Healing happens when we fortify the internal roles of trauma survivors

By Kate Hudgins, Ph.D., TEP

Let me introduce you to the Therapeutic Spiral Model’s clinical map of the internal roles that help you understand the journey you go on when experiencing yourself in new and creative ways.  

In classical psychodrama, the seminal action method of change, the curative agent is the building up of spontaneity and creativity.  In today’s psychological terms, we would call this resilience. 

Unique to the methods of experiential practice with trauma, psychodrama according to the Therapeutic Spiral Model presents a clinical internal role map of the trauma survivor to make sure that action work is safe and effective for all group members, no matter the size of the group. 

We call this clinical map the TSIRA (Trauma Survivor’s Internal Role Atom), which provides a guide for all experiential and expressive therapies when working in cultures, populations and settings around the world. 

In my latest publications, including a chapter in the new book Why Global Health Matters and an article in the magazine The Neuropsychotherapist, I describe the three stages of prevention, intervention and training in the International Certification Training Program in Trauma Therapy that uses the Therapeutic Spiral Model in global health. This collection of roles, which we call prescriptive roles, is key to trauma recovery. 

No matter what setting, the seven internal roles assist in self observation, restoration of personal strength and relationships, and containment. The roles – each of which holds a collection of behaviors – are built not by talking but though active participation in new safe experiences. They provide an accurate view of a person’s life in the here and now. 

In addition to the establishment of the observer role, the survivor of trauma connects with his or her strengths, many which have been forgotten.  New energy flows into the body and brain for self-support and clarity of vision.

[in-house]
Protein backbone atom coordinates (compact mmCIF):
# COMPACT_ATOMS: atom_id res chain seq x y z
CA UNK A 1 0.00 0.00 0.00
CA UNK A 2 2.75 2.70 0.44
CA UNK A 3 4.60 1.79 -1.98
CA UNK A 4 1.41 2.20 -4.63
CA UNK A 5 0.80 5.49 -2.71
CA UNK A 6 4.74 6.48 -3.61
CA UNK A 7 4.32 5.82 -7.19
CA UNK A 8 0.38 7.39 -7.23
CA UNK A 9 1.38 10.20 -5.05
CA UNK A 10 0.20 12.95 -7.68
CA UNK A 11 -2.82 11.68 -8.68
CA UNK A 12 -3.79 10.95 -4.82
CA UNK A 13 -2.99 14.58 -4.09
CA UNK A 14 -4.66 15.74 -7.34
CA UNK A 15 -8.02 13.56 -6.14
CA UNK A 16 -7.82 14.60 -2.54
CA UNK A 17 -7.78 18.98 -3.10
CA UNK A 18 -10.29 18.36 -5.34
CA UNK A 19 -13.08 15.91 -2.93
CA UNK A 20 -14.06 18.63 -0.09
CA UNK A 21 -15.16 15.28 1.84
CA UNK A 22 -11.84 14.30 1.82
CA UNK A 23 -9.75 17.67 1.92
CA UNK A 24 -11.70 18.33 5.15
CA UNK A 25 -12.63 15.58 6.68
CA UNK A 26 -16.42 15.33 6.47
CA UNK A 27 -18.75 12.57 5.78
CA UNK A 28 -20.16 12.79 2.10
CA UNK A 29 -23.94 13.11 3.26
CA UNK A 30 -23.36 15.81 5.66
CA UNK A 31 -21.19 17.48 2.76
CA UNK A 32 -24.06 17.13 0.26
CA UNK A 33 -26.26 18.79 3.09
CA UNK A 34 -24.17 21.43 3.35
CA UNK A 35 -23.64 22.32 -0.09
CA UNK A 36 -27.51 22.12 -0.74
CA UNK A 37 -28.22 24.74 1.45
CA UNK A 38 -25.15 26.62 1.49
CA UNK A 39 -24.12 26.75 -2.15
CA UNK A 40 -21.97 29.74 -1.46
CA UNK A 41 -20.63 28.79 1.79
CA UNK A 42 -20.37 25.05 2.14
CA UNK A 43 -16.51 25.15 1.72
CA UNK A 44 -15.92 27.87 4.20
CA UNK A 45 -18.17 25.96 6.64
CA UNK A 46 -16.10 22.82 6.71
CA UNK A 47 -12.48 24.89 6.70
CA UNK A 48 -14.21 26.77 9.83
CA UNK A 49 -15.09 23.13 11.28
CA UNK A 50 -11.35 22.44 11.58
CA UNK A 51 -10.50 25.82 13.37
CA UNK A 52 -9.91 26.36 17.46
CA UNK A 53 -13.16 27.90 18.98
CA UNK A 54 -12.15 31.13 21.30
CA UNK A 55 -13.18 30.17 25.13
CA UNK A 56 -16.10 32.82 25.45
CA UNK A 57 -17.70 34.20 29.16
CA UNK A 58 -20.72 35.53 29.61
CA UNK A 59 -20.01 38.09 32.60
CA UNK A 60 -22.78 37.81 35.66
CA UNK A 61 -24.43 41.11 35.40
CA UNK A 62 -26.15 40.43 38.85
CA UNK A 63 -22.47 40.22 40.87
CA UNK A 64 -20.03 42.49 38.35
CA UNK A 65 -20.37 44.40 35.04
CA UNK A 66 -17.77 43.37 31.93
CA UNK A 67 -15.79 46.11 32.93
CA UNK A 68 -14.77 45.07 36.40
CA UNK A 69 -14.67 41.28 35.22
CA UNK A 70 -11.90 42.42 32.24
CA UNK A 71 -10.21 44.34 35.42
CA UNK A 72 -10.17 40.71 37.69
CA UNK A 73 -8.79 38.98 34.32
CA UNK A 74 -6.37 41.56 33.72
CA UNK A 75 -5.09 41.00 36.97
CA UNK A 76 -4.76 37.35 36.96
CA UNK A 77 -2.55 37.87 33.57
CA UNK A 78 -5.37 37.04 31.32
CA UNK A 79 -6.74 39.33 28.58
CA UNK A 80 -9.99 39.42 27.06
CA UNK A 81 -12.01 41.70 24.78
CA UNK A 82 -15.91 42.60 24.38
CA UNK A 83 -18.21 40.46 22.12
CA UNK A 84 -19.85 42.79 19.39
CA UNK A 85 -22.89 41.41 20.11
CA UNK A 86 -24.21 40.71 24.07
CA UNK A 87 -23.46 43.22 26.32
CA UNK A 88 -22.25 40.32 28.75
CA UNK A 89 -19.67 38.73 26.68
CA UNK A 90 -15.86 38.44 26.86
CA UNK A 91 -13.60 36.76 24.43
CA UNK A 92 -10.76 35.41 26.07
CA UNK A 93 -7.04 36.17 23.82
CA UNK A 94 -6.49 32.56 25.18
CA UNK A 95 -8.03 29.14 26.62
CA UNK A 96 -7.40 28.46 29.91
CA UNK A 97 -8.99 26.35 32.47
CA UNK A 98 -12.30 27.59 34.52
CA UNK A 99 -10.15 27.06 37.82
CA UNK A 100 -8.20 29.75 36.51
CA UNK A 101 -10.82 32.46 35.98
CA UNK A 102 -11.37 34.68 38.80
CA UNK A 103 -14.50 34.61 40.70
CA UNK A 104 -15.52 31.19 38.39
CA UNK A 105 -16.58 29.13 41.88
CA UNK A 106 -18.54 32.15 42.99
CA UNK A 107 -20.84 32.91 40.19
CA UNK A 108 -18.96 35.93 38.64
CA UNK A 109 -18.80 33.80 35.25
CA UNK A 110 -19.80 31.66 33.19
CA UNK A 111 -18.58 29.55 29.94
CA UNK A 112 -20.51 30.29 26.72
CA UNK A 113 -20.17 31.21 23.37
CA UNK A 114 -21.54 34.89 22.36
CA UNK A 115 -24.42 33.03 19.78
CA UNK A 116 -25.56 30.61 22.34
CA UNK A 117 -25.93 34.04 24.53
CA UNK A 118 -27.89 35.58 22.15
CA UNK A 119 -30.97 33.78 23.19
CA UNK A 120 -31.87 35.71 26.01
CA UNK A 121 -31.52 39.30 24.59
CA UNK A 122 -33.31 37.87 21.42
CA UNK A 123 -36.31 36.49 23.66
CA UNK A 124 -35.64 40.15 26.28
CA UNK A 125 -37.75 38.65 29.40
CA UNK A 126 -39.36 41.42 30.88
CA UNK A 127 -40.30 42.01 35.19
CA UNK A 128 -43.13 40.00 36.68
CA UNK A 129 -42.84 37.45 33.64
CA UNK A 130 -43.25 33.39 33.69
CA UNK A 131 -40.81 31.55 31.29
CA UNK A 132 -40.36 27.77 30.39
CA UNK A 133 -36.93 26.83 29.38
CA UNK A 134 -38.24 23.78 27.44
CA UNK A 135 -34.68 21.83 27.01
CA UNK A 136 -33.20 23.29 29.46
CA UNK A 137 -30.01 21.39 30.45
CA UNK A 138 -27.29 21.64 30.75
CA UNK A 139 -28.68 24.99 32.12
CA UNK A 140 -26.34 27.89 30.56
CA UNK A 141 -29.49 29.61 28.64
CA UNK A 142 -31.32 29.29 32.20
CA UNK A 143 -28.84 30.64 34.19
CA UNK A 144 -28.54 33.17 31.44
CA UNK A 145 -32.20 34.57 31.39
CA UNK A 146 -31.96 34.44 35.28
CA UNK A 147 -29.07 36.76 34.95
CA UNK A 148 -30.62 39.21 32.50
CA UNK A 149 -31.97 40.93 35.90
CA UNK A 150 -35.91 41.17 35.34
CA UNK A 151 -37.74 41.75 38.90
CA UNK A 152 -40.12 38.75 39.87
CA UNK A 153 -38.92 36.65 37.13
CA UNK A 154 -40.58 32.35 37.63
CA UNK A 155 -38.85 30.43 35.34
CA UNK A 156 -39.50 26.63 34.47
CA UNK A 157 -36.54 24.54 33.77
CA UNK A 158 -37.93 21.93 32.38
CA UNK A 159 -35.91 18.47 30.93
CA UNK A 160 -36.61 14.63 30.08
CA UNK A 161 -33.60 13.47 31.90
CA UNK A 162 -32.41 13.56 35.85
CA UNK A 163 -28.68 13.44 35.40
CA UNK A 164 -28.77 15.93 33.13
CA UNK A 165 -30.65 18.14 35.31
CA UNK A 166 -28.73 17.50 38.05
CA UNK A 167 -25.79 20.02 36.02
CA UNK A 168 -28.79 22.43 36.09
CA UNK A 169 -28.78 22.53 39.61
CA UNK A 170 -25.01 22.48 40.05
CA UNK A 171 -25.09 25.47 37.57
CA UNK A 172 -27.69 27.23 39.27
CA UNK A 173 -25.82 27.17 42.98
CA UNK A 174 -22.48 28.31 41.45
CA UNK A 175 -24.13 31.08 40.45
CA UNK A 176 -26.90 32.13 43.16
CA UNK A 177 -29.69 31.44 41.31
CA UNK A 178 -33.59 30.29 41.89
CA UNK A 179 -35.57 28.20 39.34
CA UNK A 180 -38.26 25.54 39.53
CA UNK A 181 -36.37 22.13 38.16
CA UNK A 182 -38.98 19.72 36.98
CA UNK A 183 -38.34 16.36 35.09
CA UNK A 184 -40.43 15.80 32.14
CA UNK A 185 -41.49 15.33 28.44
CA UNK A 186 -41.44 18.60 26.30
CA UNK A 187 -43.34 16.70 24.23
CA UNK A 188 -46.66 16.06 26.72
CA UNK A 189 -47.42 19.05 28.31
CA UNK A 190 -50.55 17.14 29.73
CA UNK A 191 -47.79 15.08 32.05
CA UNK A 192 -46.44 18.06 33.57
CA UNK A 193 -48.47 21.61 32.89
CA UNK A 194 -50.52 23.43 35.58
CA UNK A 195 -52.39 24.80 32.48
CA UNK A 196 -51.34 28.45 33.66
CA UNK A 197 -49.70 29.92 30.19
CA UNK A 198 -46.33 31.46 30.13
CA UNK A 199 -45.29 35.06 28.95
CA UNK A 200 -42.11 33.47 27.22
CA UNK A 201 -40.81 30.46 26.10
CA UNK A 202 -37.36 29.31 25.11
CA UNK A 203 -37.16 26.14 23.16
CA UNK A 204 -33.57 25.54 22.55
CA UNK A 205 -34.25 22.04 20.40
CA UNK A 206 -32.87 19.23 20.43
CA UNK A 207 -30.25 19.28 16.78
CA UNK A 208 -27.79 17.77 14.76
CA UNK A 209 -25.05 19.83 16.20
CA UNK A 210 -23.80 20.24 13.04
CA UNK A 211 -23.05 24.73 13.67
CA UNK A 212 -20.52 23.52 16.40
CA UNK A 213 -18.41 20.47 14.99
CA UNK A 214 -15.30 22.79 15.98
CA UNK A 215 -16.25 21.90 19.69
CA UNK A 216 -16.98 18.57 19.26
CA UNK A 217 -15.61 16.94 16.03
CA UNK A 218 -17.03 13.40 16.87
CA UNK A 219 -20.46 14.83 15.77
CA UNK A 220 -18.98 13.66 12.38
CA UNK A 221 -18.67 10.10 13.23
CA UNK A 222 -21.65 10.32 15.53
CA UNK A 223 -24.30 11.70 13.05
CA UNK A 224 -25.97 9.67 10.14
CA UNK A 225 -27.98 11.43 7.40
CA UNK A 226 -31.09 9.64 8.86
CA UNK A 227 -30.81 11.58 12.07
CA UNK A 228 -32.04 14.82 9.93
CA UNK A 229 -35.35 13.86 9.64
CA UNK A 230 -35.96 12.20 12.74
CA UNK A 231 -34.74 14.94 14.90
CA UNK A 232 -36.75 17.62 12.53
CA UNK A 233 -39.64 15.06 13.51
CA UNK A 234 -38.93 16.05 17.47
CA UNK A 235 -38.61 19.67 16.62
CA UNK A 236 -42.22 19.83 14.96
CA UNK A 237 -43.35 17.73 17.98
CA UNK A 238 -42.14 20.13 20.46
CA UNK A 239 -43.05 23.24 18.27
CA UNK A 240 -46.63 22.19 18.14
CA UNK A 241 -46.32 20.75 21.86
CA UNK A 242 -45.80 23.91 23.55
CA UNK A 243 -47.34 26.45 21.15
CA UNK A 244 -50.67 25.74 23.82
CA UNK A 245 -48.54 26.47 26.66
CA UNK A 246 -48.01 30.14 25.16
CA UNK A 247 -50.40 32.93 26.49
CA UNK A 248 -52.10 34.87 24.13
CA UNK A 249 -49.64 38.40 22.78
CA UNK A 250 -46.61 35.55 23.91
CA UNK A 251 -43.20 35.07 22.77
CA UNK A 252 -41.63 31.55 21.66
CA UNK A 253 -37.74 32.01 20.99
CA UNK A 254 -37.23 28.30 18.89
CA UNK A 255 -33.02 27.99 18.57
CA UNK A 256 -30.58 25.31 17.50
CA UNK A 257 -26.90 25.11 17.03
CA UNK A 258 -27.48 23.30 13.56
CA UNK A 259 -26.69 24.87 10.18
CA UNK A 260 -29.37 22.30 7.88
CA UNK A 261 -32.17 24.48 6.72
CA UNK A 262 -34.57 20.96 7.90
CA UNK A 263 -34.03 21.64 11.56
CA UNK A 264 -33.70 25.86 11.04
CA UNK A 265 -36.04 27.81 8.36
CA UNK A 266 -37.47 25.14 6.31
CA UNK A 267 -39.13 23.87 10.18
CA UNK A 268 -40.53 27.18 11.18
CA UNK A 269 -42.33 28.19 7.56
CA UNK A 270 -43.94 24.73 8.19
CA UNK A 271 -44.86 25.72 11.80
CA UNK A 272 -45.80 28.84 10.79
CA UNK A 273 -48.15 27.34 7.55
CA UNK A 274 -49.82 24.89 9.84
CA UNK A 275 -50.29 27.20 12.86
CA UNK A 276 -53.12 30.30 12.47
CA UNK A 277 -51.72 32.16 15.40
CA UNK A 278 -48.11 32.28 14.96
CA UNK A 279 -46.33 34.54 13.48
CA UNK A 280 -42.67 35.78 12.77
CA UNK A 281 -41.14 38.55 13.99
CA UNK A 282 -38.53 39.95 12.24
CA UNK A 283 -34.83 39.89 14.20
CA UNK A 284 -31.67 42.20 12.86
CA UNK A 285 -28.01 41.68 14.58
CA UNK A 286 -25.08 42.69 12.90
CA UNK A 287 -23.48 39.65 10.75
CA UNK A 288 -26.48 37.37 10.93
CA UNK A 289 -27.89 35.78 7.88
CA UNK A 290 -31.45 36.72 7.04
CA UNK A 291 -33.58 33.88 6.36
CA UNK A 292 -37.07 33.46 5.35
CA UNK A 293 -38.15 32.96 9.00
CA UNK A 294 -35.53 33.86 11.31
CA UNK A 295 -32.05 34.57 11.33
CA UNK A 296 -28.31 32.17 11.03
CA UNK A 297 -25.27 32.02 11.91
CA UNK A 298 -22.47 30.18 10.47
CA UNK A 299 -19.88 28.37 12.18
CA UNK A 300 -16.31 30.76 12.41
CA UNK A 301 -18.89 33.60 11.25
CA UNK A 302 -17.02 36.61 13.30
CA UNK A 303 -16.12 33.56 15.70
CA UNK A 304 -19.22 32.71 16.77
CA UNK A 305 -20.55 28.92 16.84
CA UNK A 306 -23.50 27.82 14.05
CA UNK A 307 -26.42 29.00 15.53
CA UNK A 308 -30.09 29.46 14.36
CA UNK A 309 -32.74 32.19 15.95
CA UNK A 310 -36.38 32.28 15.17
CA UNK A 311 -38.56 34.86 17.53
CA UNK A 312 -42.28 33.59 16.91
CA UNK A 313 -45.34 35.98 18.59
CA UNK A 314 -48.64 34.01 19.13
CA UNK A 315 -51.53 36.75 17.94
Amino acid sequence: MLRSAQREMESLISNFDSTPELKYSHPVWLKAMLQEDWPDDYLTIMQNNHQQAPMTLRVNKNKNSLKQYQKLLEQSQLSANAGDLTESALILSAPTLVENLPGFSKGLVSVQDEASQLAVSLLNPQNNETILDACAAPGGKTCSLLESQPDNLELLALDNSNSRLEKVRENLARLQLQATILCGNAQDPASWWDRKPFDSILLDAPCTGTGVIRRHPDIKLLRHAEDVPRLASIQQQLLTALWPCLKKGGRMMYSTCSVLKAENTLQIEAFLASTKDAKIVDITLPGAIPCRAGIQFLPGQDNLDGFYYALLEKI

For many people, connecting to needed self care and their strengths becomes life-saving when they have felt their spirits were fading or disappeared. 

Finally, the client learns three more roles: the “one who contains” difficult feelings, plus the one who is comfortably attuned to his or her body and the part of self that is able to manage and work through common defenses.

The TSIRA teaches people to build self-supporting internal roles for containment and learn to see the present-day world accurately and with trust.  In doing so, people learn awhat they need to become fully alive as spontaneous and creative beings. The TSIRA teaches both the ability to find creative solutions to enliven life, as well as to use it to get back one’s life if it’s stuck in the past.  

When a survivor of trauma is able to break free of the past roles of victim, perpetrator, and our unique role of self-abandoner, people use the Therapeutic Spiral Model to liberate their true selves and learn to live more fully in the present. 

About the author

Kate Hudgins, Ph.D., TEP, is the originator of the Therapeutic Spiral Model, which she and her collaborators modified from classical psychodrama to increase safety for survivors of trauma. She has taken this model to 30-plus countries in the past 35 years. Her most recent book is Healing World Trauma with the Therapeutic Spiral Model: Stories from the Frontlines, edited with Francesca Toscani. Learn more about Kate and her international training certification on trauma treatment here.

Dr Kate is a Board Certified Psychodrama Trainer, Educator, and Practitioner of Psychodrama, Sociometry, and Group Psychotherapy and has a Ph.D. in Clinical Psychology.